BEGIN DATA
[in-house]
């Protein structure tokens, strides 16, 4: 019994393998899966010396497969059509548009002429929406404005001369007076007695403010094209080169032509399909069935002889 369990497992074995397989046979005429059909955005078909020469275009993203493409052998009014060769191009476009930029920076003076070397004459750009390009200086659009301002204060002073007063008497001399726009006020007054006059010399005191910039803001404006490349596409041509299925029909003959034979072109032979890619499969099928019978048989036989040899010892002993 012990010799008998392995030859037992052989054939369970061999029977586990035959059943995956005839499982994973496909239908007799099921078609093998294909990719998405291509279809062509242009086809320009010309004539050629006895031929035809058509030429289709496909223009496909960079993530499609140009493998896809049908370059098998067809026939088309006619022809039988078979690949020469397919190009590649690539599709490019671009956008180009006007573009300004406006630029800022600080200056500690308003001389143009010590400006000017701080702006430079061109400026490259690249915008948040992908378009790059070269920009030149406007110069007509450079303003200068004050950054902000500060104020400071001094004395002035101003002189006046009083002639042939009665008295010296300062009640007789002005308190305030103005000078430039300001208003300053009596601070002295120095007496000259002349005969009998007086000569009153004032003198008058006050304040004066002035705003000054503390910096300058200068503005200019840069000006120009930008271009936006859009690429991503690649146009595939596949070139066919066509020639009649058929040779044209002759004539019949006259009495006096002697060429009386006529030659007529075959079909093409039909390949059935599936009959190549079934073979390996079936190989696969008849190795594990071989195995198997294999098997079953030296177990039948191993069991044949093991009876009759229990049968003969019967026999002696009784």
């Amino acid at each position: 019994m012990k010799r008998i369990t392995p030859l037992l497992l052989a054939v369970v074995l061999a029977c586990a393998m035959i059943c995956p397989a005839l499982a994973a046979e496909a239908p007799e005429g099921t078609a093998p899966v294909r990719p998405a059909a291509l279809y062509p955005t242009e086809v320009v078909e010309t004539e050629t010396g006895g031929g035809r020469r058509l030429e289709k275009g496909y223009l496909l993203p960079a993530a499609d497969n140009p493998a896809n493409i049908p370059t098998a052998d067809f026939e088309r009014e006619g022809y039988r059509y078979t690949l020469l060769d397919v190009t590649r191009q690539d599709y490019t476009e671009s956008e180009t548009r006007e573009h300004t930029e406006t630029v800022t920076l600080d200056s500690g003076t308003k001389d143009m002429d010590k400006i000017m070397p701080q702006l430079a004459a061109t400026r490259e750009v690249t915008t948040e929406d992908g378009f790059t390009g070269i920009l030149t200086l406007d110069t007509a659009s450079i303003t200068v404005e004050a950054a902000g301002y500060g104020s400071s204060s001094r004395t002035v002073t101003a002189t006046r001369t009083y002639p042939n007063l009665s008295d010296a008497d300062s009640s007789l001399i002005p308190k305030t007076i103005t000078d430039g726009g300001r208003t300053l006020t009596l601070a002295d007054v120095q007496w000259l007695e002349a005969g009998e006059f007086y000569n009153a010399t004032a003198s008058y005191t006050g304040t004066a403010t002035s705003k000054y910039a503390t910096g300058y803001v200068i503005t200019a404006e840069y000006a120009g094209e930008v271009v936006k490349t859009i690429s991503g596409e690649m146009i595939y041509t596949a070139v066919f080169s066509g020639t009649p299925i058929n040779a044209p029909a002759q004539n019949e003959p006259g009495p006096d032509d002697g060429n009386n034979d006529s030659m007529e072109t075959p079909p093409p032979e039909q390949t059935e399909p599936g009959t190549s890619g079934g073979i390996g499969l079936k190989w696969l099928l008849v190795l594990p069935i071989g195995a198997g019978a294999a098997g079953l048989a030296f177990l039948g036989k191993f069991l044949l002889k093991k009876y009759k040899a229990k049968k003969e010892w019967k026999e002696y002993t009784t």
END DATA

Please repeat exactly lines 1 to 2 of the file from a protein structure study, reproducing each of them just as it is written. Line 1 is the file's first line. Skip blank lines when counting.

[in-house]
């Protein structure tokens, strides 16, 4: 019994393998899966010396497969059509548009002429929406404005001369007076007695403010094209080169032509399909069935002889 369990497992074995397989046979005429059909955005078909020469275009993203493409052998009014060769191009476009930029920076003076070397004459750009390009200086659009301002204060002073007063008497001399726009006020007054006059010399005191910039803001404006490349596409041509299925029909003959034979072109032979890619499969099928019978048989036989040899010892002993 012990010799008998392995030859037992052989054939369970061999029977586990035959059943995956005839499982994973496909239908007799099921078609093998294909990719998405291509279809062509242009086809320009010309004539050629006895031929035809058509030429289709496909223009496909960079993530499609140009493998896809049908370059098998067809026939088309006619022809039988078979690949020469397919190009590649690539599709490019671009956008180009006007573009300004406006630029800022600080200056500690308003001389143009010590400006000017701080702006430079061109400026490259690249915008948040992908378009790059070269920009030149406007110069007509450079303003200068004050950054902000500060104020400071001094004395002035101003002189006046009083002639042939009665008295010296300062009640007789002005308190305030103005000078430039300001208003300053009596601070002295120095007496000259002349005969009998007086000569009153004032003198008058006050304040004066002035705003000054503390910096300058200068503005200019840069000006120009930008271009936006859009690429991503690649146009595939596949070139066919066509020639009649058929040779044209002759004539019949006259009495006096002697060429009386006529030659007529075959079909093409039909390949059935599936009959190549079934073979390996079936190989696969008849190795594990071989195995198997294999098997079953030296177990039948191993069991044949093991009876009759229990049968003969019967026999002696009784």